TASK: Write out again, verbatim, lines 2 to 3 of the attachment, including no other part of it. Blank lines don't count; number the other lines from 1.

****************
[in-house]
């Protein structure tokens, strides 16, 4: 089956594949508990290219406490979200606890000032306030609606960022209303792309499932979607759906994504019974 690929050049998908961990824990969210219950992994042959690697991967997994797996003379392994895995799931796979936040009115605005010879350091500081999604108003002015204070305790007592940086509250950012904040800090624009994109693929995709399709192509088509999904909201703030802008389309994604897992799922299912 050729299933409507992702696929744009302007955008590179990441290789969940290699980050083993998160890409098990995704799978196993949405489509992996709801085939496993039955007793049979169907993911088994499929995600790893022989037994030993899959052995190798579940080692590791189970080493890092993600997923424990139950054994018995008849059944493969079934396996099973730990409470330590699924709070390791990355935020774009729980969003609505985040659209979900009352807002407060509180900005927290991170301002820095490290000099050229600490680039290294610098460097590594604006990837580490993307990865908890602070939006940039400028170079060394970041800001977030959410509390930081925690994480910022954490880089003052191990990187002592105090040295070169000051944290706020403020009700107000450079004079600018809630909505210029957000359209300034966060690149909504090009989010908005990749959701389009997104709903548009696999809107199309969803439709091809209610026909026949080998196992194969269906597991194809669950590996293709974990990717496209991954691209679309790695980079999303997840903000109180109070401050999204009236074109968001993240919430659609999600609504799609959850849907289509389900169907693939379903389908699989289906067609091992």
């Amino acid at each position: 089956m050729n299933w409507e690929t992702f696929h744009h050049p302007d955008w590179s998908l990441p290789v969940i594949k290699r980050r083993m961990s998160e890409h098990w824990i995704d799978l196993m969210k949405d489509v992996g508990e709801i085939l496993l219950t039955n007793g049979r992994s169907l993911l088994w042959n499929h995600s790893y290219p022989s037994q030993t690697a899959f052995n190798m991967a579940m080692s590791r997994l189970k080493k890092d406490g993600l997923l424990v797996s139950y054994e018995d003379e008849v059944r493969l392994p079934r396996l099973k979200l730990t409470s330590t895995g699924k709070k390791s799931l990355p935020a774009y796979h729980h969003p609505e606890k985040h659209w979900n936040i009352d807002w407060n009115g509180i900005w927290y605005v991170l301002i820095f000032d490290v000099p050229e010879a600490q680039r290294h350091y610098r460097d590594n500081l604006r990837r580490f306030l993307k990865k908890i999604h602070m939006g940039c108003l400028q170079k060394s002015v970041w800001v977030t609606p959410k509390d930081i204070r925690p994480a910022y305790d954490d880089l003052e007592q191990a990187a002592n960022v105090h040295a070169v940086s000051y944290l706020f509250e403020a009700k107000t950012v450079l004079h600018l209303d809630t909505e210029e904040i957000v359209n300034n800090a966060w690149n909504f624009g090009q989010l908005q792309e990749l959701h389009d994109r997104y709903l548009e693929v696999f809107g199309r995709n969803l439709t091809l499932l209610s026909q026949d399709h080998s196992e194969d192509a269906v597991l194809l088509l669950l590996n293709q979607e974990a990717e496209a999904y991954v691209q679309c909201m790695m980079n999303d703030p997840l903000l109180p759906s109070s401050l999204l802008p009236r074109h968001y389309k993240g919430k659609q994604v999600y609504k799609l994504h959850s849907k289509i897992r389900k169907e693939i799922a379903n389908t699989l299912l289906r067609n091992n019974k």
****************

């Protein structure tokens, strides 16, 4: 089956594949508990290219406490979200606890000032306030609606960022209303792309499932979607759906994504019974 690929050049998908961990824990969210219950992994042959690697991967997994797996003379392994895995799931796979936040009115605005010879350091500081999604108003002015204070305790007592940086509250950012904040800090624009994109693929995709399709192509088509999904909201703030802008389309994604897992799922299912 050729299933409507992702696929744009302007955008590179990441290789969940290699980050083993998160890409098990995704799978196993949405489509992996709801085939496993039955007793049979169907993911088994499929995600790893022989037994030993899959052995190798579940080692590791189970080493890092993600997923424990139950054994018995008849059944493969079934396996099973730990409470330590699924709070390791990355935020774009729980969003609505985040659209979900009352807002407060509180900005927290991170301002820095490290000099050229600490680039290294610098460097590594604006990837580490993307990865908890602070939006940039400028170079060394970041800001977030959410509390930081925690994480910022954490880089003052191990990187002592105090040295070169000051944290706020403020009700107000450079004079600018809630909505210029957000359209300034966060690149909504090009989010908005990749959701389009997104709903548009696999809107199309969803439709091809209610026909026949080998196992194969269906597991194809669950590996293709974990990717496209991954691209679309790695980079999303997840903000109180109070401050999204009236074109968001993240919430659609999600609504799609959850849907289509389900169907693939379903389908699989289906067609091992």
């Amino acid at each position: 089956m050729n299933w409507e690929t992702f696929h744009h050049p302007d955008w590179s998908l990441p290789v969940i594949k290699r980050r083993m961990s998160e890409h098990w824990i995704d799978l196993m969210k949405d489509v992996g508990e709801i085939l496993l219950t039955n007793g049979r992994s169907l993911l088994w042959n499929h995600s790893y290219p022989s037994q030993t690697a899959f052995n190798m991967a579940m080692s590791r997994l189970k080493k890092d406490g993600l997923l424990v797996s139950y054994e018995d003379e008849v059944r493969l392994p079934r396996l099973k979200l730990t409470s330590t895995g699924k709070k390791s799931l990355p935020a774009y796979h729980h969003p609505e606890k985040h659209w979900n936040i009352d807002w407060n009115g509180i900005w927290y605005v991170l301002i820095f000032d490290v000099p050229e010879a600490q680039r290294h350091y610098r460097d590594n500081l604006r990837r580490f306030l993307k990865k908890i999604h602070m939006g940039c108003l400028q170079k060394s002015v970041w800001v977030t609606p959410k509390d930081i204070r925690p994480a910022y305790d954490d880089l003052e007592q191990a990187a002592n960022v105090h040295a070169v940086s000051y944290l706020f509250e403020a009700k107000t950012v450079l004079h600018l209303d809630t909505e210029e904040i957000v359209n300034n800090a966060w690149n909504f624009g090009q989010l908005q792309e990749l959701h389009d994109r997104y709903l548009e693929v696999f809107g199309r995709n969803l439709t091809l499932l209610s026909q026949d399709h080998s196992e194969d192509a269906v597991l194809l088509l669950l590996n293709q979607e974990a990717e496209a999904y991954v691209q679309c909201m790695m980079n999303d703030p997840l903000l109180p759906s109070s401050l999204l802008p009236r074109h968001y389309k993240g919430k659609q994604v999600y609504k799609l994504h959850s849907k289509i897992r389900k169907e693939i799922a379903n389908t699989l299912l289906r067609n091992n019974k």